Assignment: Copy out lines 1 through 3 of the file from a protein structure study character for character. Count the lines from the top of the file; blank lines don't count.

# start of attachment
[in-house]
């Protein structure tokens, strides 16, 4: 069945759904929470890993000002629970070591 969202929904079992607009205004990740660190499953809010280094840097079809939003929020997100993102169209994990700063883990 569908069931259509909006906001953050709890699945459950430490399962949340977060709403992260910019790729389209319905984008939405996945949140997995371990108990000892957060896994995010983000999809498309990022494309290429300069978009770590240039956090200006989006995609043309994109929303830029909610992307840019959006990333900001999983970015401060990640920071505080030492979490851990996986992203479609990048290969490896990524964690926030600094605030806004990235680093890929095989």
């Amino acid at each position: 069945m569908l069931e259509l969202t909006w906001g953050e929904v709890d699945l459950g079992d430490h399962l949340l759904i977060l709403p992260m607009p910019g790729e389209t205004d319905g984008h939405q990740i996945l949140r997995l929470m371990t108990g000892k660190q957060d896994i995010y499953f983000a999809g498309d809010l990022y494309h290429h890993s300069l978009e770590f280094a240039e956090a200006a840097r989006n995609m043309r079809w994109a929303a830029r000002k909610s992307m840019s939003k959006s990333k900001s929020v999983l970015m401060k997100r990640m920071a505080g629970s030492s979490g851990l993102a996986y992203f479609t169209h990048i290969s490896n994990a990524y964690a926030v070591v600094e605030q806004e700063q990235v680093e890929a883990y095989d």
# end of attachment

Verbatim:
[in-house]
């Protein structure tokens, strides 16, 4: 069945759904929470890993000002629970070591 969202929904079992607009205004990740660190499953809010280094840097079809939003929020997100993102169209994990700063883990 569908069931259509909006906001953050709890699945459950430490399962949340977060709403992260910019790729389209319905984008939405996945949140997995371990108990000892957060896994995010983000999809498309990022494309290429300069978009770590240039956090200006989006995609043309994109929303830029909610992307840019959006990333900001999983970015401060990640920071505080030492979490851990996986992203479609990048290969490896990524964690926030600094605030806004990235680093890929095989």
């Amino acid at each position: 069945m569908l069931e259509l969202t909006w906001g953050e929904v709890d699945l459950g079992d430490h399962l949340l759904i977060l709403p992260m607009p910019g790729e389209t205004d319905g984008h939405q990740i996945l949140r997995l929470m371990t108990g000892k660190q957060d896994i995010y499953f983000a999809g498309d809010l990022y494309h290429h890993s300069l978009e770590f280094a240039e956090a200006a840097r989006n995609m043309r079809w994109a929303a830029r000002k909610s992307m840019s939003k959006s990333k900001s929020v999983l970015m401060k997100r990640m920071a505080g629970s030492s979490g851990l993102a996986y992203f479609t169209h990048i290969s490896n994990a990524y964690a926030v070591v600094e605030q806004e700063q990235v680093e890929a883990y095989d």